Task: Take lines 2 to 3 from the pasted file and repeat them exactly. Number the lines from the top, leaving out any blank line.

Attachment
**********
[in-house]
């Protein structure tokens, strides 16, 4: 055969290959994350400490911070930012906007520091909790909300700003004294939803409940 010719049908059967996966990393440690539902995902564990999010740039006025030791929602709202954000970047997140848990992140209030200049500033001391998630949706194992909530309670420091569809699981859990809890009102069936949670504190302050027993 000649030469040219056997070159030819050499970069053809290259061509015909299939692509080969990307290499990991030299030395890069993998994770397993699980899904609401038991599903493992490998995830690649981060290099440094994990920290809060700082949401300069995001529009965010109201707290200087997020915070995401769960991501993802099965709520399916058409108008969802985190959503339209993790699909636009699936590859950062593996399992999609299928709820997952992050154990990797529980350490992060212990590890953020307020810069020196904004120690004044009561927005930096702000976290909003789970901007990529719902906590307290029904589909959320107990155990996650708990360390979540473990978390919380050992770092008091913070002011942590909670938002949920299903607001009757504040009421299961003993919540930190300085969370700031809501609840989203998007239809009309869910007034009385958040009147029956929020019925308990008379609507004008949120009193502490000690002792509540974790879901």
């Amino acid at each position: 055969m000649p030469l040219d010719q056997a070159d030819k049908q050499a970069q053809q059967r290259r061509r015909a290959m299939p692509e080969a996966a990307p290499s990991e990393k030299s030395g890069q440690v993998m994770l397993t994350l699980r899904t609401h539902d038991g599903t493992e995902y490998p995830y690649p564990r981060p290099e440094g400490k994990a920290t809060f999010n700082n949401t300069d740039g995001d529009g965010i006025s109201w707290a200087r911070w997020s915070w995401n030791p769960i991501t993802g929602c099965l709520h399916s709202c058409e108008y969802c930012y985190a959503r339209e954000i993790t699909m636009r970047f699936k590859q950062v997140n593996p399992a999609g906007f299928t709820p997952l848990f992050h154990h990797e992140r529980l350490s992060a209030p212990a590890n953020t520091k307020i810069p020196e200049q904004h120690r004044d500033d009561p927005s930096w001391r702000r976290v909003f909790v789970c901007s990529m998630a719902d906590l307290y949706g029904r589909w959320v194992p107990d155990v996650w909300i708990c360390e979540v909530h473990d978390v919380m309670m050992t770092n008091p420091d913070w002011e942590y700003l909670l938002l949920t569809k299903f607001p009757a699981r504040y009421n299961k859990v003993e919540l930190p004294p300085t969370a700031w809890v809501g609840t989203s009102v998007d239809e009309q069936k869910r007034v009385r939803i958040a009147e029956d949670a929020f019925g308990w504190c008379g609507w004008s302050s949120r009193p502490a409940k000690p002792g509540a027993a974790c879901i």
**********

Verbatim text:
């Protein structure tokens, strides 16, 4: 055969290959994350400490911070930012906007520091909790909300700003004294939803409940 010719049908059967996966990393440690539902995902564990999010740039006025030791929602709202954000970047997140848990992140209030200049500033001391998630949706194992909530309670420091569809699981859990809890009102069936949670504190302050027993 000649030469040219056997070159030819050499970069053809290259061509015909299939692509080969990307290499990991030299030395890069993998994770397993699980899904609401038991599903493992490998995830690649981060290099440094994990920290809060700082949401300069995001529009965010109201707290200087997020915070995401769960991501993802099965709520399916058409108008969802985190959503339209993790699909636009699936590859950062593996399992999609299928709820997952992050154990990797529980350490992060212990590890953020307020810069020196904004120690004044009561927005930096702000976290909003789970901007990529719902906590307290029904589909959320107990155990996650708990360390979540473990978390919380050992770092008091913070002011942590909670938002949920299903607001009757504040009421299961003993919540930190300085969370700031809501609840989203998007239809009309869910007034009385958040009147029956929020019925308990008379609507004008949120009193502490000690002792509540974790879901």
């Amino acid at each position: 055969m000649p030469l040219d010719q056997a070159d030819k049908q050499a970069q053809q059967r290259r061509r015909a290959m299939p692509e080969a996966a990307p290499s990991e990393k030299s030395g890069q440690v993998m994770l397993t994350l699980r899904t609401h539902d038991g599903t493992e995902y490998p995830y690649p564990r981060p290099e440094g400490k994990a920290t809060f999010n700082n949401t300069d740039g995001d529009g965010i006025s109201w707290a200087r911070w997020s915070w995401n030791p769960i991501t993802g929602c099965l709520h399916s709202c058409e108008y969802c930012y985190a959503r339209e954000i993790t699909m636009r970047f699936k590859q950062v997140n593996p399992a999609g906007f299928t709820p997952l848990f992050h154990h990797e992140r529980l350490s992060a209030p212990a590890n953020t520091k307020i810069p020196e200049q904004h120690r004044d500033d009561p927005s930096w001391r702000r976290v909003f909790v789970c901007s990529m998630a719902d906590l307290y949706g029904r589909w959320v194992p107990d155990v996650w909300i708990c360390e979540v909530h473990d978390v919380m309670m050992t770092n008091p420091d913070w002011e942590y700003l909670l938002l949920t569809k299903f607001p009757a699981r504040y009421n299961k859990v003993e919540l930190p004294p300085t969370a700031w809890v809501g609840t989203s009102v998007d239809e009309q069936k869910r007034v009385r939803i958040a009147e029956d949670a929020f019925g308990w504190c008379g609507w004008s302050s949120r009193p502490a409940k000690p002792g509540a027993a974790c879901i």